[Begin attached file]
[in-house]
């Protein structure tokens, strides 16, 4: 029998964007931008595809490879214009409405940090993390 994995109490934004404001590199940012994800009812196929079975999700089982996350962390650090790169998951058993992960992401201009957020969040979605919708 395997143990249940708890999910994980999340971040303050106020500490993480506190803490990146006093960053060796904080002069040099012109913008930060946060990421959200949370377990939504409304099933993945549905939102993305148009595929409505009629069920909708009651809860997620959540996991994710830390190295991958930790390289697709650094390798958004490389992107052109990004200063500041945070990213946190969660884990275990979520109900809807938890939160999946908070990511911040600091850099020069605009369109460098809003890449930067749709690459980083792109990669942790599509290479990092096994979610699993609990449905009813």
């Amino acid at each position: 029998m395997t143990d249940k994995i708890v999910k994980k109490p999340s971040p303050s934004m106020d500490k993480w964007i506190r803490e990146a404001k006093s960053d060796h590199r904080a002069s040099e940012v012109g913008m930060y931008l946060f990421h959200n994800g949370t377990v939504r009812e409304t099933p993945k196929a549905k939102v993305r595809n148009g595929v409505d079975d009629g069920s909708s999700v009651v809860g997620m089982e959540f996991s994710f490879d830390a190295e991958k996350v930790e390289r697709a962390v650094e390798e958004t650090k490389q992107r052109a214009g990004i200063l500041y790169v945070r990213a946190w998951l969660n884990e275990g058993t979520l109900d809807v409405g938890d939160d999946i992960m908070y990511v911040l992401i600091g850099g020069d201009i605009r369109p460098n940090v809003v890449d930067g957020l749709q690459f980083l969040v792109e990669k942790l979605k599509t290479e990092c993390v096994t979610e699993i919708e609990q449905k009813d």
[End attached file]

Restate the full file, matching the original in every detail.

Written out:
[in-house]
């Protein structure tokens, strides 16, 4: 029998964007931008595809490879214009409405940090993390 994995109490934004404001590199940012994800009812196929079975999700089982996350962390650090790169998951058993992960992401201009957020969040979605919708 395997143990249940708890999910994980999340971040303050106020500490993480506190803490990146006093960053060796904080002069040099012109913008930060946060990421959200949370377990939504409304099933993945549905939102993305148009595929409505009629069920909708009651809860997620959540996991994710830390190295991958930790390289697709650094390798958004490389992107052109990004200063500041945070990213946190969660884990275990979520109900809807938890939160999946908070990511911040600091850099020069605009369109460098809003890449930067749709690459980083792109990669942790599509290479990092096994979610699993609990449905009813």
């Amino acid at each position: 029998m395997t143990d249940k994995i708890v999910k994980k109490p999340s971040p303050s934004m106020d500490k993480w964007i506190r803490e990146a404001k006093s960053d060796h590199r904080a002069s040099e940012v012109g913008m930060y931008l946060f990421h959200n994800g949370t377990v939504r009812e409304t099933p993945k196929a549905k939102v993305r595809n148009g595929v409505d079975d009629g069920s909708s999700v009651v809860g997620m089982e959540f996991s994710f490879d830390a190295e991958k996350v930790e390289r697709a962390v650094e390798e958004t650090k490389q992107r052109a214009g990004i200063l500041y790169v945070r990213a946190w998951l969660n884990e275990g058993t979520l109900d809807v409405g938890d939160d999946i992960m908070y990511v911040l992401i600091g850099g020069d201009i605009r369109p460098n940090v809003v890449d930067g957020l749709q690459f980083l969040v792109e990669k942790l979605k599509t290479e990092c993390v096994t979610e699993i919708e609990q449905k009813d």